Coffee beans for espresso require darker roasting, but this alone does not make espresso. The preparation is also important for espresso. It requires a certain brewing pressure (6 - 9 bar) in the espresso machine and is brewed in 25 - 30 seconds, whereas filter coffee takes up to six minutes to brew. Espresso also contains significantly less water and is characterised by its crema. The degree of acidity can also be influenced by the roasting process. Chlorogenic acid in the beans may upset the stomachs of some coffee connoisseurs, but there are even roasts for espresso that are particularly low in acid. Of course, the acidity also contributes to the taste, which is why it should not disappear completely. Basically, acidity depends on the type of coffee and the growing conditions of the beans, as well as the roast. Arabica is generally somewhat less acidic, roasting for espresso also removes a lot of acid if it is done a little longer and gently at the same time. Well-stocked coffee retailers offer such espresso and other low-acid varieties.

The right coffee preparation

Especially for low-acid coffee enjoyment, the preparation is important. In general, the shorter the contact between the water and the coffee grounds, the lower the acidity of the coffee drink. This is most likely to be achieved with a portafilter machine. This mainly extracts the aromas, but not the acidic substances. The brewing temperature should not be 100 °C, but 92 - 96 °C. Acids in coffee beans are:

  • Chlorogenic acid with a strong influence on the taste, but also valuable as a natural antioxidant.
  • phosphoric acid, which intensifies sweetness
  • citric acid, mainly in Arabica beans from high altitudes, which produces a fruity note
  • Malic acid, which makes the taste reminiscent of fruit
  • Tartaric acid for a slight sharpness to spiciness
  • Acetic acid for a lime-like aroma

In addition to preparation in a portafilter machine, there are variants of filtering, in which hot water runs relatively slowly through the coffee grounds, infusing ("Turkish"), and boiling in an espresso machine. But these are only the most common preparation methods. The French Press and the new Aero Press (combination of French Press and filtering) are also possibilities, and there are many more.

Coffee: History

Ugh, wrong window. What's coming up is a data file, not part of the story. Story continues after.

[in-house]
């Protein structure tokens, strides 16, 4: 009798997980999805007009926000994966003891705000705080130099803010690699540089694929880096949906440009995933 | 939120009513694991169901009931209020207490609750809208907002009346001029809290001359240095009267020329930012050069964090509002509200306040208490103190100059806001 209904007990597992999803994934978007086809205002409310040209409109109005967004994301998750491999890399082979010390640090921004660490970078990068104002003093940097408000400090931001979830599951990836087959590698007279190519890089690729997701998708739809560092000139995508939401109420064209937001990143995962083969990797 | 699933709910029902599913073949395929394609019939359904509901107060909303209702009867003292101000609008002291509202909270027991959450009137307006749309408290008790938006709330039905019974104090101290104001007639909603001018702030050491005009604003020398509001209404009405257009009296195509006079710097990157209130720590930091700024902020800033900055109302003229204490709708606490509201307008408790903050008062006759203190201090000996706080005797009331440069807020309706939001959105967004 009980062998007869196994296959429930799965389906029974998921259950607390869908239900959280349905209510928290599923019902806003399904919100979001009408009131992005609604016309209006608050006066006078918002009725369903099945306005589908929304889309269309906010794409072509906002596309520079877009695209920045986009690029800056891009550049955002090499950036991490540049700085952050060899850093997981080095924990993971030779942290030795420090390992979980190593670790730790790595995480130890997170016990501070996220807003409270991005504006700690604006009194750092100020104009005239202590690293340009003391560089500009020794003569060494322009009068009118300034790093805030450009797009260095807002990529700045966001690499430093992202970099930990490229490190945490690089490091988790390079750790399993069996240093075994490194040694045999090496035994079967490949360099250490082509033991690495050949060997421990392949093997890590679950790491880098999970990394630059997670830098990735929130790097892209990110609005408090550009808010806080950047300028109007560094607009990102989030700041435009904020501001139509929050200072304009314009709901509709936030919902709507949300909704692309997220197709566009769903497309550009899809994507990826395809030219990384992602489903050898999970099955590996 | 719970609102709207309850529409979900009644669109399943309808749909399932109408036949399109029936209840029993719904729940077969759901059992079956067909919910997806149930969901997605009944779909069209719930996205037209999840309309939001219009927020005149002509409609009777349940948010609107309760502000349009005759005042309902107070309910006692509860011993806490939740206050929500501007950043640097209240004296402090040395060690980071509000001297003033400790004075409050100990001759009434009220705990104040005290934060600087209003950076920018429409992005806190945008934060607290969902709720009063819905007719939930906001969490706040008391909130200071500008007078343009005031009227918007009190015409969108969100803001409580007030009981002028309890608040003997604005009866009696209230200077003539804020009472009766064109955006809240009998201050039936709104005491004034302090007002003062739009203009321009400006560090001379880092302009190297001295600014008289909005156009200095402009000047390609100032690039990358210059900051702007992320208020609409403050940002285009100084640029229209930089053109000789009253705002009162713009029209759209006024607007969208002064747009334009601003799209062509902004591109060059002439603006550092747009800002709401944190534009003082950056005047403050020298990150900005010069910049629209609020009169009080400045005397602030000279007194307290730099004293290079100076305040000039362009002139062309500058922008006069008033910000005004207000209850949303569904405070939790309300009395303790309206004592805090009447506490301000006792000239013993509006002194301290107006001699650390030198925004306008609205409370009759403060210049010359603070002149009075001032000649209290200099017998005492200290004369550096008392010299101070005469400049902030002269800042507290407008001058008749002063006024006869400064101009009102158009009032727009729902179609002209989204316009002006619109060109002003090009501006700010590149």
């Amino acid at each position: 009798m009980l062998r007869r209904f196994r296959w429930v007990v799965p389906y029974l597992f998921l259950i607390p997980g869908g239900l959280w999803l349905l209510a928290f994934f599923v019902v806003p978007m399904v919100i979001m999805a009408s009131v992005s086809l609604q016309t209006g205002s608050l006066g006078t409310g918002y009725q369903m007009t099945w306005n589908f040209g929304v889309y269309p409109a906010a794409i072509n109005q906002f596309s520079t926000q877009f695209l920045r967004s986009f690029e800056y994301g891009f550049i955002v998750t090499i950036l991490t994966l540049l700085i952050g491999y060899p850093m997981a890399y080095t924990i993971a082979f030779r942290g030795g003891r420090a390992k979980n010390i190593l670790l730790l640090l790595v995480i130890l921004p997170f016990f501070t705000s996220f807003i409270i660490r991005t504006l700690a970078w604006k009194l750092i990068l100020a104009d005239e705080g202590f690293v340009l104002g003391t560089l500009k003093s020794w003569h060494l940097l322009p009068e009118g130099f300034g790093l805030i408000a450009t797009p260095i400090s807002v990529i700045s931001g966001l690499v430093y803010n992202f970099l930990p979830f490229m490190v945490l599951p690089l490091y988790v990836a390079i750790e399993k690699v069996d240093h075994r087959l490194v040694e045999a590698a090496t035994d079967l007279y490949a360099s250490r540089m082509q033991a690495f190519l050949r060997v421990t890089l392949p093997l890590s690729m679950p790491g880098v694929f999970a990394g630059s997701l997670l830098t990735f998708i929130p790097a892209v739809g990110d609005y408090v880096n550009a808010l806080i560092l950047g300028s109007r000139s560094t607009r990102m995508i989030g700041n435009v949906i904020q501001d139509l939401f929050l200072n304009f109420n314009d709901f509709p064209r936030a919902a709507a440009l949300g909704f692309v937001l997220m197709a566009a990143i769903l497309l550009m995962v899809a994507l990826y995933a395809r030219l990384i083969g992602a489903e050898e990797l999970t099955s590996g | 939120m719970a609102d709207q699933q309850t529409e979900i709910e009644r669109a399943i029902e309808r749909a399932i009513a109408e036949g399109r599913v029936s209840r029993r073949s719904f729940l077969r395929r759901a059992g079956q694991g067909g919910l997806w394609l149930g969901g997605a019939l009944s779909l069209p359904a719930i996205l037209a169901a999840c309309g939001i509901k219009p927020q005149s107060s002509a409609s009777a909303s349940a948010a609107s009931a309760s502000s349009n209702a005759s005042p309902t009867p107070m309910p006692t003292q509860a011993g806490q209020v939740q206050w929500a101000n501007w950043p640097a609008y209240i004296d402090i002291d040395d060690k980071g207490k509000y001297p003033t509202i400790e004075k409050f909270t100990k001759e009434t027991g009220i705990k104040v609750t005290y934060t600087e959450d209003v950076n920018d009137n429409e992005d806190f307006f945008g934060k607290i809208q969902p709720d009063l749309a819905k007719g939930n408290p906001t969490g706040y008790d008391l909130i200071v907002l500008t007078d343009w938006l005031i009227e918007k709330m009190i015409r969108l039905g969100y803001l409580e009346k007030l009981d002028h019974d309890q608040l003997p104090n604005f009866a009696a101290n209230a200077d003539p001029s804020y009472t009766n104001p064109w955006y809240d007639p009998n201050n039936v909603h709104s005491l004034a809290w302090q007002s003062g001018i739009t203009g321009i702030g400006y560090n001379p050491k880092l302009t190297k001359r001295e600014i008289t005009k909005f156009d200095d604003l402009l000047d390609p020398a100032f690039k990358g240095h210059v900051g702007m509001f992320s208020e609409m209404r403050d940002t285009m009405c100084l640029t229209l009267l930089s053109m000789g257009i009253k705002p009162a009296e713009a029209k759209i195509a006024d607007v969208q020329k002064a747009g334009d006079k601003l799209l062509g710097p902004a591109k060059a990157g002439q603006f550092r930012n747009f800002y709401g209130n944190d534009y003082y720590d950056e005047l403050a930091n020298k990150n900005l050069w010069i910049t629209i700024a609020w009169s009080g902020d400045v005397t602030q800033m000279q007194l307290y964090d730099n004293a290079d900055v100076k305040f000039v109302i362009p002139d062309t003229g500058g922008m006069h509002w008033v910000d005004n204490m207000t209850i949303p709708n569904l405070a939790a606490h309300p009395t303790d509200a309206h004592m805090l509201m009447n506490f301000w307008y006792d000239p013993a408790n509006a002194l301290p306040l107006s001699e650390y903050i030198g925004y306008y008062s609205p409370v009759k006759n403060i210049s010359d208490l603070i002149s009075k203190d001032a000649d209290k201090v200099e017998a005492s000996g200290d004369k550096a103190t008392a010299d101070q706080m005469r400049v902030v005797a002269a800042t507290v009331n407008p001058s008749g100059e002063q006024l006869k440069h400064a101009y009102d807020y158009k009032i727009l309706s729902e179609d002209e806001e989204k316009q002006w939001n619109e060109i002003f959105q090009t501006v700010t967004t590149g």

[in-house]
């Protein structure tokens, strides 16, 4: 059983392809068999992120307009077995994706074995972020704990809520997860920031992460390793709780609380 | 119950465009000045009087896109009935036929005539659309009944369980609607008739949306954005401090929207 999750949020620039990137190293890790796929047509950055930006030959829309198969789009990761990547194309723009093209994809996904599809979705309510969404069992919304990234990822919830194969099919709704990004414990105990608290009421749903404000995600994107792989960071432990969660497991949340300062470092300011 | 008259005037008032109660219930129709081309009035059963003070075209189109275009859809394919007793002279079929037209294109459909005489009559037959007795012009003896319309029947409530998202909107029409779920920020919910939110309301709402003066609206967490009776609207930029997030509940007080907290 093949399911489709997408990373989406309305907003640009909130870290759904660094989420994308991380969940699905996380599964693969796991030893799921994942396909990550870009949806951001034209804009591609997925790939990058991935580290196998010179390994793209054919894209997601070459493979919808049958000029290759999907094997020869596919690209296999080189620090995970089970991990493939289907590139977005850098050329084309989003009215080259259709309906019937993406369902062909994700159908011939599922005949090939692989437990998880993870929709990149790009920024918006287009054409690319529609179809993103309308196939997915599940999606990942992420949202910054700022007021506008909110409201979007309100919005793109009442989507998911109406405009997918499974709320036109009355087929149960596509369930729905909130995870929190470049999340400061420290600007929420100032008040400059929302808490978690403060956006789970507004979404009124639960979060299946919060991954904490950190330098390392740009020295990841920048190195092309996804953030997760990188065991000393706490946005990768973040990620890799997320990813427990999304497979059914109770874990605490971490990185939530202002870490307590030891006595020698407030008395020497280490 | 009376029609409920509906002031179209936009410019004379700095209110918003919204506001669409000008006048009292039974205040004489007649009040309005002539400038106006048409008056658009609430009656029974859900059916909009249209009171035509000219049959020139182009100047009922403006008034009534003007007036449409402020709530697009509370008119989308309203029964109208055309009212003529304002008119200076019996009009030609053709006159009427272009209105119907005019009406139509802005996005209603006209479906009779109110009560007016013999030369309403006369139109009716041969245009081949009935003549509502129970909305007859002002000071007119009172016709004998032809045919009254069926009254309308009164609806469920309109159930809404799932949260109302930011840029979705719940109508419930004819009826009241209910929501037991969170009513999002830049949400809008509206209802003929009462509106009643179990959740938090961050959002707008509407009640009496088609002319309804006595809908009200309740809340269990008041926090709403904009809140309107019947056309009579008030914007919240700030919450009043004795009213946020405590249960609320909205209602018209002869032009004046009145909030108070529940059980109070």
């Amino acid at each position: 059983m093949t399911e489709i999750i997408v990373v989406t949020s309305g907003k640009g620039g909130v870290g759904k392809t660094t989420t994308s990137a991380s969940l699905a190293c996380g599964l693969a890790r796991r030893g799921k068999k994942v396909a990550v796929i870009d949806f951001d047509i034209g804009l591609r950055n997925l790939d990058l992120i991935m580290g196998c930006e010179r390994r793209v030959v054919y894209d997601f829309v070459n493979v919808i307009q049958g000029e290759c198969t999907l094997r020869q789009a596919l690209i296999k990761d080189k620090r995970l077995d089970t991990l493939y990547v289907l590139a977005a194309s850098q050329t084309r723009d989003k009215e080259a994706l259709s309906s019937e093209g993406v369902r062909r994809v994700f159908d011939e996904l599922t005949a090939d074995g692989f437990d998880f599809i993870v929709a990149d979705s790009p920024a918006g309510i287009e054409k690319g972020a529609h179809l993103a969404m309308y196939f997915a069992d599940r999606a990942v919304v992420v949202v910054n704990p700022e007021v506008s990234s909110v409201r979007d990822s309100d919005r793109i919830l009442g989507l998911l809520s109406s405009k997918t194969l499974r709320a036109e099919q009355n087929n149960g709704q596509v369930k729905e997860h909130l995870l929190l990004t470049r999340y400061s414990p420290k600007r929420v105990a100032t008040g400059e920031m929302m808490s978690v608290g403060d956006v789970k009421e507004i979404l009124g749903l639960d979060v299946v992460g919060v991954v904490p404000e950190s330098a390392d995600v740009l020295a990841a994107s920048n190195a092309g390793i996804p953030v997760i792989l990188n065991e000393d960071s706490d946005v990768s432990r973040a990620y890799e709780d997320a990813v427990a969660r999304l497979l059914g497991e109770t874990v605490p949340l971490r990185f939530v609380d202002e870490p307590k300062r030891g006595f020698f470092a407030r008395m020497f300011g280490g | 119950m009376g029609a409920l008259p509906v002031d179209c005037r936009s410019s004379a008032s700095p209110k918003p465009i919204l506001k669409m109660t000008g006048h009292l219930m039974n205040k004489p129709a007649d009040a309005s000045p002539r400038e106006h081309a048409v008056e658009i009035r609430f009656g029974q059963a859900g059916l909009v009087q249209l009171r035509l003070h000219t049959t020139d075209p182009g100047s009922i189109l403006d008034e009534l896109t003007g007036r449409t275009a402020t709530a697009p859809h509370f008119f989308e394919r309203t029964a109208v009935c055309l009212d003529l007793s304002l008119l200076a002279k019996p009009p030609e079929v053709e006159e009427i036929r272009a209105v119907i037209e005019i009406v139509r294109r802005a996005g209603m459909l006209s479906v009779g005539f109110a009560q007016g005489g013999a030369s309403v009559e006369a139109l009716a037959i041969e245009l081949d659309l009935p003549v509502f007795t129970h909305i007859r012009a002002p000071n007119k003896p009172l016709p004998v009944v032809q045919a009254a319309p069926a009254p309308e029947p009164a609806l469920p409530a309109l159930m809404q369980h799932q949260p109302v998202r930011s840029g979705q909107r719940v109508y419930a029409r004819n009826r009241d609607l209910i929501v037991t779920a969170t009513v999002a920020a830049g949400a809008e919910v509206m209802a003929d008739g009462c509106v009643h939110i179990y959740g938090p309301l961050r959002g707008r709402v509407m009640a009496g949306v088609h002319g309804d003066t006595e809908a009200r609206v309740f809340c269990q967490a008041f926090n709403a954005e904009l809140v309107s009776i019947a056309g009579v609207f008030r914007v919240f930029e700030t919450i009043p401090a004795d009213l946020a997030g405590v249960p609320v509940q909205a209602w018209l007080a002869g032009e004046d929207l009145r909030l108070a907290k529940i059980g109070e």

The coffee plant first grew wild in Africa. Muslims like to tell the legend that their prophet Mohammed was once seduced into drinking coffee by the archangel Gabriel. Another legend, which itself dates back to the 17th century, attributes the discovery of coffee beans to Ethiopian or Yemeni shepherds whose goats ate coffee beans and were then very lively, which led the shepherds and monks who befriended them to make coffee. The Ethiopian region of Kaffa is also thought to be the area of origin of the first coffee plants discovered. The discovery is said to have taken place around the 9th century, which would not fit the legend of the Prophet Mohammed, as he was probably born around 570. From Ethiopia, coffee beans and plants were probably exported to Yemen and on to the Arabian Peninsula from the 14th century onwards. An early trading centre was probably the Yemeni port city of Mocha (Mokka, today al-Mukha). The preparation of mocha after prior roasting probably only became established over the course of centuries. From the 16th century onwards, coffee houses sprang up in the Ottoman Empire, Persia and Syria, but at times the consumption of coffee was banned again. The drink probably arrived in Europe in the very early 17th century, but it was already known to some Europeans from their travels in the Orient about 100 years earlier. In the 17th and early 18th centuries, however, cafés were established in all the major European cities. One of these café houses was called "Zum Arabischen Coffe Baum", it opened in Leipzig in 1711 and operated there until 2018, making it the oldest of its kind in Germany. It has since become just a coffee museum. Johann Wolfgang von Goethe, who was very interested in science, later suggested distilling the coffee beans, which was implemented by chemist Ferdinand Runge, who discovered caffeine. From the 17th century onwards, the Dutch, and later also the French and Portuguese, had coffee plants cultivated in their colonies, which gradually led to the creation of the present-day coffee-growing areas. The coffee trade was nationalised in many places from the 18th century onwards. The Prussian King Frederick the Great, for example, banned private trade in 1766 and even private bean roasting from 1781, which in turn led to the flourishing smuggling of coffee beans. Frederick the Great employed former French soldiers as "coffee investigators" as secret police to control the trade, strolling through the streets and sniffing out whether anyone was secretly roasting coffee beans or even brewing the beverage. Prohibition, on the other hand, did nothing but encourage smuggling, which is why the ban and the associated state coffee monopoly were lifted again in Prussia from 1787. Drinking coffee promoted culture, but for a long time it also remained controversial because it was considered to be as intoxicating as the (then rather moderate) consumption of alcohol. Johann Sebastian Bach warned against it in his coffee cantata, but other artists (besides Goethe, for example, Lessing, Honoré de Balzac and Ludwig van Beethoven) praised the stimulating drink. Beethoven counted out exactly 60 coffee beans a day for a cup of mocha. There were also fierce opponents of the coffee habit. In the 18th century, King Gustav III of Sweden wanted to prove that it led to death by poisoning, so he pardoned a prisoner sentenced to death on condition that he either confirm or disprove this assumption by drinking coffee every day. The prisoner survived the king and also the doctors supervising the experiment.